A 65-year-old Califonia woman died of the CPP Virus (COVID-19) not long after she received her second Moderna shot.
Napa County officials said that it was the state’s very first “break through” case.
The woman tested positive for the B.1.1.7 variant—which the World Health Organization (WHO) named “Alpha”—originally surfaced in the UK.
Napa County spokeswoman Leah Greenbaum revealed that the woman had underlying health conditions and passed away on June 2 after a lengthy hospital stay.
“Getting vaccinated helps protect us, and it helps protect vulnerable people who aren’t able to mount that immune response,” Greenbaum said at the news conference.
The B.1.17 variant appears to be more contagious and might create more severe symptoms once the person becomes infected.
“No vaccine is 100% effective, but this does not diminish the urgency and importance of getting vaccinated, especially as more variant strains emerge,” Napa County Public Health Officer Dr. Karen Relucio stated.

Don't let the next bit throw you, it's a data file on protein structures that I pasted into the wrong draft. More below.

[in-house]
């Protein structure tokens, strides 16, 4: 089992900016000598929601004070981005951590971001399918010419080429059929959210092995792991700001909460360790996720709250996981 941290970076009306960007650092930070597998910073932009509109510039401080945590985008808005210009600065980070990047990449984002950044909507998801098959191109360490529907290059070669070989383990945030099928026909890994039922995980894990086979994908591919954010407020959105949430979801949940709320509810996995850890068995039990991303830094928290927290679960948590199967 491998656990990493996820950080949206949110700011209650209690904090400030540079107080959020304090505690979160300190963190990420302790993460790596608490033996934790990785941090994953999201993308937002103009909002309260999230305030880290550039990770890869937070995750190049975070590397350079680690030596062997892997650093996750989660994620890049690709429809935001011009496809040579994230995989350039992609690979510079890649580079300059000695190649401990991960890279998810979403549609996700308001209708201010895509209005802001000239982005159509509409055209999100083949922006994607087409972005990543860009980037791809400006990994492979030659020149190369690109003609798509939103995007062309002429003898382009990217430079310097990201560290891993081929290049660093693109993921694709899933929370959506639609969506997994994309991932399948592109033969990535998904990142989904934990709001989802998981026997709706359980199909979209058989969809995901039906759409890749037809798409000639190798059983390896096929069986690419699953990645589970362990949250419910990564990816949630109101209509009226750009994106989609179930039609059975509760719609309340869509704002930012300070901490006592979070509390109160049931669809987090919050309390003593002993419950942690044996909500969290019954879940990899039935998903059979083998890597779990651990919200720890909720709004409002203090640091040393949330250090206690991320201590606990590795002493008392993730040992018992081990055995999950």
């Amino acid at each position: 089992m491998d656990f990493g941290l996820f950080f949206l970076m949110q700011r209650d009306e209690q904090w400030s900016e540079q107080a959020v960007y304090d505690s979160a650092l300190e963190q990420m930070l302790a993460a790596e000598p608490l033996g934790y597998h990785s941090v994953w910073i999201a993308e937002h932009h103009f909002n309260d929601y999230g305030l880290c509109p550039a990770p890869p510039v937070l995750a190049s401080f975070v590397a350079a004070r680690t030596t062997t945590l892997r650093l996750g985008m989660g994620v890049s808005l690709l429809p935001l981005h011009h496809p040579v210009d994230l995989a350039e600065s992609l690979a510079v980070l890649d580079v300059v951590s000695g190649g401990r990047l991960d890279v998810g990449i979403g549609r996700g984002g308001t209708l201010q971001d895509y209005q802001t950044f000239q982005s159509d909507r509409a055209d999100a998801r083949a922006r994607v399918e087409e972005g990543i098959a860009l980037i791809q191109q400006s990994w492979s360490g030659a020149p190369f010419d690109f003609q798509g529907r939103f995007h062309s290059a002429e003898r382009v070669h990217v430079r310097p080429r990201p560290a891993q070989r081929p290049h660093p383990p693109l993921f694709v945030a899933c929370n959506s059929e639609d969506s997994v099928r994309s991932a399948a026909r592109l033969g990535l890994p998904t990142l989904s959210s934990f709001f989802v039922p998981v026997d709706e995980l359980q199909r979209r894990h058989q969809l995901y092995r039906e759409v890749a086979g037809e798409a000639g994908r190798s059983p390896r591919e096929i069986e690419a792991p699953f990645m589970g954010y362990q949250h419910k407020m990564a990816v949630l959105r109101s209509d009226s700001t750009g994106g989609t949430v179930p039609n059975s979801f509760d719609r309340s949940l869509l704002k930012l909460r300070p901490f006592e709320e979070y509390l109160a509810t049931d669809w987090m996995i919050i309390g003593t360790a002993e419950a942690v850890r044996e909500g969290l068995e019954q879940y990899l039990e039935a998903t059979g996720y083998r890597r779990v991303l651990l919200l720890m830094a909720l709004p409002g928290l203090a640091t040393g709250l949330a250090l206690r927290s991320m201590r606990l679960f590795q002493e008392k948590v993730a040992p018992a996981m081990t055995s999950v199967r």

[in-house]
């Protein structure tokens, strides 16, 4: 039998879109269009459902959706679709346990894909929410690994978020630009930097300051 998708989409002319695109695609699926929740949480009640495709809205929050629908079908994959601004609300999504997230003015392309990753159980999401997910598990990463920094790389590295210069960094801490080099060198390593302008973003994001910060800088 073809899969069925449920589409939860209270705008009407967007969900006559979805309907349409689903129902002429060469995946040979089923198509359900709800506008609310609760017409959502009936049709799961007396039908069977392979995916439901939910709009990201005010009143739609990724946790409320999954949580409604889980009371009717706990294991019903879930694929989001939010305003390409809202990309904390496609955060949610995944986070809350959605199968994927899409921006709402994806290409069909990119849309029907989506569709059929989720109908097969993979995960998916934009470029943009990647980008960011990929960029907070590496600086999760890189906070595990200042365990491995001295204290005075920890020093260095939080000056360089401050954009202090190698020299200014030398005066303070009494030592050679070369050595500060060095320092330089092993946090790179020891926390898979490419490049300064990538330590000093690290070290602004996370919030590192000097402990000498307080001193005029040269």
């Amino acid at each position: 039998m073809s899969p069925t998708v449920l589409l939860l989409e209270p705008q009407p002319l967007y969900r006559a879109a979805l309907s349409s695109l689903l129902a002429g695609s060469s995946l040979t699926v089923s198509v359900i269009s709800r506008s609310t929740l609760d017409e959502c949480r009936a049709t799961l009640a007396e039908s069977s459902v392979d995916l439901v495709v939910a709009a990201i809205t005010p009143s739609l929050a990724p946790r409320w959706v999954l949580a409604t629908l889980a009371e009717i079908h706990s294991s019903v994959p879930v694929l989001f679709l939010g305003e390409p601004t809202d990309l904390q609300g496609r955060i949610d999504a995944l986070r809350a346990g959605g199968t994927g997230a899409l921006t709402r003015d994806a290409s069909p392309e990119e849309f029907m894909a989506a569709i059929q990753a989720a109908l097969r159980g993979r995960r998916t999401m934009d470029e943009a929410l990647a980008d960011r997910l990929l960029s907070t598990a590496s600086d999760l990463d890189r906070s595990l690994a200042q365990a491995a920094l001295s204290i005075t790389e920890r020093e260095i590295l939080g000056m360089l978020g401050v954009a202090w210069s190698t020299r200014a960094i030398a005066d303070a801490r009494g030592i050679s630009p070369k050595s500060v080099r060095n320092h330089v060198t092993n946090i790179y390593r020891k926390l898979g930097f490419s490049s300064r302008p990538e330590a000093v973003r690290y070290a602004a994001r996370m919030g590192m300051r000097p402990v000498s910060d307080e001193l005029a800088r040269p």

She also added that the vaccines “provide exceptional protection against death and illness.”
Over the past month, deaths and hospitalizations from infection with the CCP Virus have tripled in the United States among those fully vaccinated.
According to a data report released in late May by the Centers for Disease Control and Prevention (CDC), between January 1 and April 30, 2021, there were a total of 10,262 SARS-CoV-2 vaccines “breakthrough infections,” defined as coronavirus infections in fully vaccinated persons, from 46 U.S. states and territories.
Just days after the above report, the CDC website reported that 3,016 fully vaccinated patients with the COVID-19 vaccine had developed a “breakthrough infection” and had been hospitalized or died during May. COVID deaths of vaccinated patients totaled 535 as of June 1 compared with 160 deaths reported a month earlier.
Without explaining their decision, the CDC reported that as of May 1, it would only be counting cases and infections of the CCP Virus in vaccinated patients who end up hospitalized or die, discounting the nearly 90% of cases that are not hospitalized and do not die but do report vaccine failure.
The controversial move clarifies a major gap in data collection on vaccine efficacy exists, so future reported numbers will be completely skewed.